While I was pregnant I read everything about the development of the fetus that I could get my hands on, I wanted to know what my little bean was doing, even though I couldn’t see her. In my last trimester I began to read about babies and how I would actually take care of this little bean once she emerged. For the first six months of her life I kept track of how she was doing compared to what the books said she should be doing. This was pretty helpful, but there were tugs of anxiety as she was doing some things that the books said she should be doing but not doing all of the things that the books said she might be doing.
She has always been robust and healthy, good color, good muscle tone, no excessive crying or frightening other health concerns. So I mostly tried to push things out of my head. Trying not to stress out about whether or not she could roll over, and just being happy that she was healthy, she will roll in her own time. If other babies were bigger or sitting before or crawling before Emma I tried not to think about it. From about six to eight months we were traveling and I really didn’t have time to stress out about Emma’s development. I stopped reading the books.
I haven’t picked them back up.
And it’s been great.
The other day I had plunked her down on my bedroom floor so I could get dressed. I looked over and she had a Kleenex box in between her chubby baby legs and was gleefully ripping the poor tissues limb from limb. I stopped, watched the carnage ensue and thought about whether or not I should stop her,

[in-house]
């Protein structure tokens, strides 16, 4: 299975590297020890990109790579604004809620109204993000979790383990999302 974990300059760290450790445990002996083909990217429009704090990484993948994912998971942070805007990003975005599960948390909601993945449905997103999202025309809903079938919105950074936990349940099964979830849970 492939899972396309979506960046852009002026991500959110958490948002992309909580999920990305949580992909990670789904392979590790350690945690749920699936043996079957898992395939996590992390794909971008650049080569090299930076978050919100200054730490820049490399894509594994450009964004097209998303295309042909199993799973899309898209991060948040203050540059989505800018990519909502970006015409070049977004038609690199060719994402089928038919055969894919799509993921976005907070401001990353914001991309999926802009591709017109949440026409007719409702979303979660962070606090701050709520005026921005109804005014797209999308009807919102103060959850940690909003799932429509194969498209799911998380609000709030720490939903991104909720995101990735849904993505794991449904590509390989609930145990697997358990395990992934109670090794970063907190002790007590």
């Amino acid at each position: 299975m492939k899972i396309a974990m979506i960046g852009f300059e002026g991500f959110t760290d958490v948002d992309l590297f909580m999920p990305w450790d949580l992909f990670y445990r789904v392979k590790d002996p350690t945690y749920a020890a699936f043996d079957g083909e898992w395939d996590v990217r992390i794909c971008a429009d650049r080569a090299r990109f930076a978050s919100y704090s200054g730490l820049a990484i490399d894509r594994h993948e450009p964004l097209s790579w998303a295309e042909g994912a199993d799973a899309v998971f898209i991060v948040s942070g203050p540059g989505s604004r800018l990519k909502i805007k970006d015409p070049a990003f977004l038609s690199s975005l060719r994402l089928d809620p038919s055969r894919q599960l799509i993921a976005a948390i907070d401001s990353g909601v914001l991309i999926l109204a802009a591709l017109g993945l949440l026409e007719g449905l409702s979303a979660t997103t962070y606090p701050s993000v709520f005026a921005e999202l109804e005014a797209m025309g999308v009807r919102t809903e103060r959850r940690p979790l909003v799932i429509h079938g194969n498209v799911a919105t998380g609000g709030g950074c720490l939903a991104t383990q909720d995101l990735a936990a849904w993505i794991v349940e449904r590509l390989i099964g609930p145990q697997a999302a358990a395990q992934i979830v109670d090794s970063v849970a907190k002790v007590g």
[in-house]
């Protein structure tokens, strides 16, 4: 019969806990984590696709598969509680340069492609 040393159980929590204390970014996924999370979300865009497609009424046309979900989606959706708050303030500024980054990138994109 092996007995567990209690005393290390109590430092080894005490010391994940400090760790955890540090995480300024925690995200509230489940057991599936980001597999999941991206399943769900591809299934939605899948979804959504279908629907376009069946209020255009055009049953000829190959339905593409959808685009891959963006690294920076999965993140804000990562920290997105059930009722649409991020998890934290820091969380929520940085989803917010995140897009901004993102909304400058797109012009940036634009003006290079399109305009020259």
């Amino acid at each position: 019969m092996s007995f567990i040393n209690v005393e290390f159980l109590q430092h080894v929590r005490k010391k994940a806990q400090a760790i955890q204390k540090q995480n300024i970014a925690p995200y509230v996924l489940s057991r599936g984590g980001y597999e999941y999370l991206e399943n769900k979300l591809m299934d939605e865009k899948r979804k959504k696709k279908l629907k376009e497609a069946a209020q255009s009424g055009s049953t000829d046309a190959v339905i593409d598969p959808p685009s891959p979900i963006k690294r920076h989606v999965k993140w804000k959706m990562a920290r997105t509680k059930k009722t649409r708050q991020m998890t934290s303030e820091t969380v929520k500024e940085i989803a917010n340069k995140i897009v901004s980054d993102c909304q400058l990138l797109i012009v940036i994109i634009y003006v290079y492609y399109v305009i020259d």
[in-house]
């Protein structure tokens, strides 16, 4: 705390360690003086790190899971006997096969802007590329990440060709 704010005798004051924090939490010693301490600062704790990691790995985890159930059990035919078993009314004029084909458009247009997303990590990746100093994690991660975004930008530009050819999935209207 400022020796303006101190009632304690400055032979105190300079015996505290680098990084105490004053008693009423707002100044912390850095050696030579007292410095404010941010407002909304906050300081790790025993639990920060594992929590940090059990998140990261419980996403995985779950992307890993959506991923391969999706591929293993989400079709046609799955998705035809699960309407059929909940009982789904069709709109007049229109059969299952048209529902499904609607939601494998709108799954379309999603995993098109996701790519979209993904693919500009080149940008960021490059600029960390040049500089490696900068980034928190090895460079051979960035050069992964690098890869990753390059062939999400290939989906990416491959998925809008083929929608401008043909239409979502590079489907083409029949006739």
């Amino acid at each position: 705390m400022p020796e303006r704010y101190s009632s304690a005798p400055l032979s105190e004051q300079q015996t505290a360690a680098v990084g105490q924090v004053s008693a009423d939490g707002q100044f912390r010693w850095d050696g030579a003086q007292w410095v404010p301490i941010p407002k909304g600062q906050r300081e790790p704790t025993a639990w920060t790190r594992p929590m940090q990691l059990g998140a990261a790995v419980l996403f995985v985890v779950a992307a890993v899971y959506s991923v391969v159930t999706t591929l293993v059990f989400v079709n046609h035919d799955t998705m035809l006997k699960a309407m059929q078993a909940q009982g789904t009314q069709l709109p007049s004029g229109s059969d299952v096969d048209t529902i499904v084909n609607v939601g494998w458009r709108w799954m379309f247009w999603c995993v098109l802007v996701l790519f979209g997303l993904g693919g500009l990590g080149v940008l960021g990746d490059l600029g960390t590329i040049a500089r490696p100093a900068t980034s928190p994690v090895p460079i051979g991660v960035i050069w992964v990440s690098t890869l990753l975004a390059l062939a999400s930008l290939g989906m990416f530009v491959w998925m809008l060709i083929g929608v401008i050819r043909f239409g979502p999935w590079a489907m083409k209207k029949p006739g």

“Eh, what the heck, atleast she’s busy and happy,” while I hate to see the wasting of good tissue (hey, that stuff costs money) I had the chance to get my pants on without her crying and trying to crawl up my leg. (With this image you ask, ‘how does one get pants on with a baby crawling up your leg?’ All I can say is that it ain’t pretty.)
I guess what I am trying to say is that every now and then parenthood has forced me to let go. Instead of comparing Emma to every baby around her and making sure she came out on top, making me a better mother, of course, I have chosen to let her do things at her own pace and just be happy when she does them. Instead of wrenching the box of tissue away from her and saying ‘no,’ I let her rip away. She’s a baby after all, to her that’s just plain fun. She got to explore a new texture and I got to get dressed without feeling guilty for my selfish need to wear clothing. (That’s right, people, motherhood makes you feel guilty about wearing clothing. How? You ask. When you put the child down to get dressed and she starts screaming as if you have abandoned her to gypsies, then you’ll know.)
I still managed to get in my resourcefulness and almost compulsive need to recycle, for the next few days I kept the pile of Kleenex carnage in my room and would plunk her down in front of it whenever I needed to do anything in my room. It was great.